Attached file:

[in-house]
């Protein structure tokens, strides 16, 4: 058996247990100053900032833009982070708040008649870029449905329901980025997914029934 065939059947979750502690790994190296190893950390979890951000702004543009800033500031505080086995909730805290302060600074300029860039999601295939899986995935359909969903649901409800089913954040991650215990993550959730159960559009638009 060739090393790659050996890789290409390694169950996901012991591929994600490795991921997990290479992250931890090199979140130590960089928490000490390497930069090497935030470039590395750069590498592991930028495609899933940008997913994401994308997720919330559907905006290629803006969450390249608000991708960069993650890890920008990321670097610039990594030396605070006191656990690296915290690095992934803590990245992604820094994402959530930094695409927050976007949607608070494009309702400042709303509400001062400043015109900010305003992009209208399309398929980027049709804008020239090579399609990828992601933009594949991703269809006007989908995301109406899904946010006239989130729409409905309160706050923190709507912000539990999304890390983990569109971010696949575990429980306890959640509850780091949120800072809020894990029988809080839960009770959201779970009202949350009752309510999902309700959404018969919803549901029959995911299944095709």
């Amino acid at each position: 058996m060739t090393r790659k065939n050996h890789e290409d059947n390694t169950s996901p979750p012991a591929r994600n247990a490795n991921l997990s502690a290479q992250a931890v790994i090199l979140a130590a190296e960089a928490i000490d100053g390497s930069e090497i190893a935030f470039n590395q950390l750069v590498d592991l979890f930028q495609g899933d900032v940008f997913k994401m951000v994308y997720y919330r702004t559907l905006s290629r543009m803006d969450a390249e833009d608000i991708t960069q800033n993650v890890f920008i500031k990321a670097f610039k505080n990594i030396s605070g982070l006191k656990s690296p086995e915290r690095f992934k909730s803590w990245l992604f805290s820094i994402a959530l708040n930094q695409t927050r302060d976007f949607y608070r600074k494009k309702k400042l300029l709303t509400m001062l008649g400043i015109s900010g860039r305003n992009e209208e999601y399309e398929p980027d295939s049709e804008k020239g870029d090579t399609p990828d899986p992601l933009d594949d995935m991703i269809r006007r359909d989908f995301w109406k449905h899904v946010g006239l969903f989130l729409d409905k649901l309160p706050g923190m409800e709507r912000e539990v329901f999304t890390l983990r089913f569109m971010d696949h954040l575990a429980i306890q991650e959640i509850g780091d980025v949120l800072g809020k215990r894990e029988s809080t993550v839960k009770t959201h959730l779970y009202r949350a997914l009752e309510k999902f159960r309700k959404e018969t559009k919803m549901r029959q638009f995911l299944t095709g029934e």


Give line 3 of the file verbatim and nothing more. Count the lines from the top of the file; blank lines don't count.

């Amino acid at each position: 058996m060739t090393r790659k065939n050996h890789e290409d059947n390694t169950s996901p979750p012991a591929r994600n247990a490795n991921l997990s502690a290479q992250a931890v790994i090199l979140a130590a190296e960089a928490i000490d100053g390497s930069e090497i190893a935030f470039n590395q950390l750069v590498d592991l979890f930028q495609g899933d900032v940008f997913k994401m951000v994308y997720y919330r702004t559907l905006s290629r543009m803006d969450a390249e833009d608000i991708t960069q800033n993650v890890f920008i500031k990321a670097f610039k505080n990594i030396s605070g982070l006191k656990s690296p086995e915290r690095f992934k909730s803590w990245l992604f805290s820094i994402a959530l708040n930094q695409t927050r302060d976007f949607y608070r600074k494009k309702k400042l300029l709303t509400m001062l008649g400043i015109s900010g860039r305003n992009e209208e999601y399309e398929p980027d295939s049709e804008k020239g870029d090579t399609p990828d899986p992601l933009d594949d995935m991703i269809r006007r359909d989908f995301w109406k449905h899904v946010g006239l969903f989130l729409d409905k649901l309160p706050g923190m409800e709507r912000e539990v329901f999304t890390l983990r089913f569109m971010d696949h954040l575990a429980i306890q991650e959640i509850g780091d980025v949120l800072g809020k215990r894990e029988s809080t993550v839960k009770t959201h959730l779970y009202r949350a997914l009752e309510k999902f159960r309700k959404e018969t559009k919803m549901r029959q638009f995911l299944t095709g029934e």